When I posted my 50 Things to Do list in my sidebar, #12 bothered me. Not because I was concerned about doing it....it just didn't sound right. It took me until today to realize that what I meant to say was a "Spin Class," not a "Spinning Class." The latter makes me sound like I wanted to make my own wool. And while I do enjoy creativity, that might be taking things a bit too far.
Even though I've been cycling (off and on.....a whole lot of off) for almost 20 years, I had never taken a spin class. I had heard (correctly) that the classes would kick your butt even if you WERE a dedicated cyclist. I guess I avoided them because I was afraid. I'm not a terribly fast cyclist (except downhill, then I'm REALLY fast because heavier things go downhill faster), and I don't do the kinds of rides where you feel compelled to push yourself to keep up with other people. I am only interested in staying in front of Katydid (we ride a tandem ..... ha ha ha ha ha ha ha ha ha) and preferably within sight of Rozmo.
I was also unsure about the whole concept of cycling to music. I do listen to music on my bike every now and then, and it does help if I try to pedal to the beat. (Unless the song is something like Billy Joel's "Lullabye," and then it has a counter effect.) I had walked by the room where they were doing spin classes from time to time, and I also noticed that they are held in the dark. I was puzzled as to why. Today I did my first spin class, and I'm still puzzled about the lights off thing.
The spin class was indeed an excellent workout. I didn't do everything the perky little instructor said to do, but I did what I could. A couple of times when she told us to turn the tension to the right (harder), I actually turned it to the left. Maybe that's why they hold those classes in the dark? She couldn't see which way I was turning the knob.
I can understand why cyclists would use spin classes to stay in shape in the winter, but I'm not sure they are for me. For one thing, it isn't quantifiable. She started off the class by telling us to put the tension on "medium." What the heck does that mean? It was my first time, and I didn't know medium from well done. (Ha ha ha ha ha - aren't I a scream tonight?) When I'm on my real bike, I use miles per hour or average speed to gauge how well I'm doing. I can also see the top of a hill (usually), so I know how hard I need to work to get up it. She would tell us to turn the tension one full turn to the right, but what if I didn't start off in the right place to begin with? I wish the knobs had numbers on them. "Put it on 4" would make a lot more senses to me. And then I would know to put it on 2.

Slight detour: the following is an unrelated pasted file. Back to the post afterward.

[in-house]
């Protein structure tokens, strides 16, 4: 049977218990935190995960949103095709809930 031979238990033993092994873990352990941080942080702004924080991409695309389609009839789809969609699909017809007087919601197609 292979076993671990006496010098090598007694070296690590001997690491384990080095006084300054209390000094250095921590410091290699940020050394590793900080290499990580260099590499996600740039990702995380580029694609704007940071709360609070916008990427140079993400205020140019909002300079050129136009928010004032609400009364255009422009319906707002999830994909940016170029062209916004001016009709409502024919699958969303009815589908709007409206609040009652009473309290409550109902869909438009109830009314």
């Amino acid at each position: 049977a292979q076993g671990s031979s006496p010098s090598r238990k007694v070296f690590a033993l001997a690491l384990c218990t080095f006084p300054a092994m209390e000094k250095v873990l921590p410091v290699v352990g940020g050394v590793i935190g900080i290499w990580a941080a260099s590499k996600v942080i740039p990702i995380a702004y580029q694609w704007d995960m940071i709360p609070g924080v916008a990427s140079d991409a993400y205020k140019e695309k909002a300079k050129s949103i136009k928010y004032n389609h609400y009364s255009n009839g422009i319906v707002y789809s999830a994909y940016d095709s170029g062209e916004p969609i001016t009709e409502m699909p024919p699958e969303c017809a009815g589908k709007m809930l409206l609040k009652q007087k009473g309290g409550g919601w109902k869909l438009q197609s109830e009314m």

It didn't help matters that I chose today's class because the instructor is one from whom I've taken various classes at two different locations over an 18-year period of time. I felt comfortable telling her it was my first time and asking for some basic beginner information. Only she wasn't there, and the substitute was the same perky little thing who teaches both the line dancing class and the hip hop class, neither of which I enjoyed very much. She was also the person working the front desk when I went to sign up for the multi-sport club at the "Y" last night. (What on earth am I thinking?)
I think there are some things about spin classes that go against my cycling philosophy. For one thing, on our real bikes we pay thousands of dollars to buy enough gears so that we never have to get out of the saddle, no matter how steep the hill. I stand up occasionally to go up a hill, but I've been told that you aren't supposed to do it too much, because it's hard on the knees. But almost an entire spin class is spent standing on the pedals. Even if I did enjoy the spin class, my knees did not.
I won't say I won't do another spin class, but I don't think it's anything I want to do two or three times a week.
While I have you enthralled with my exercise class, I'll tell you about a couple more.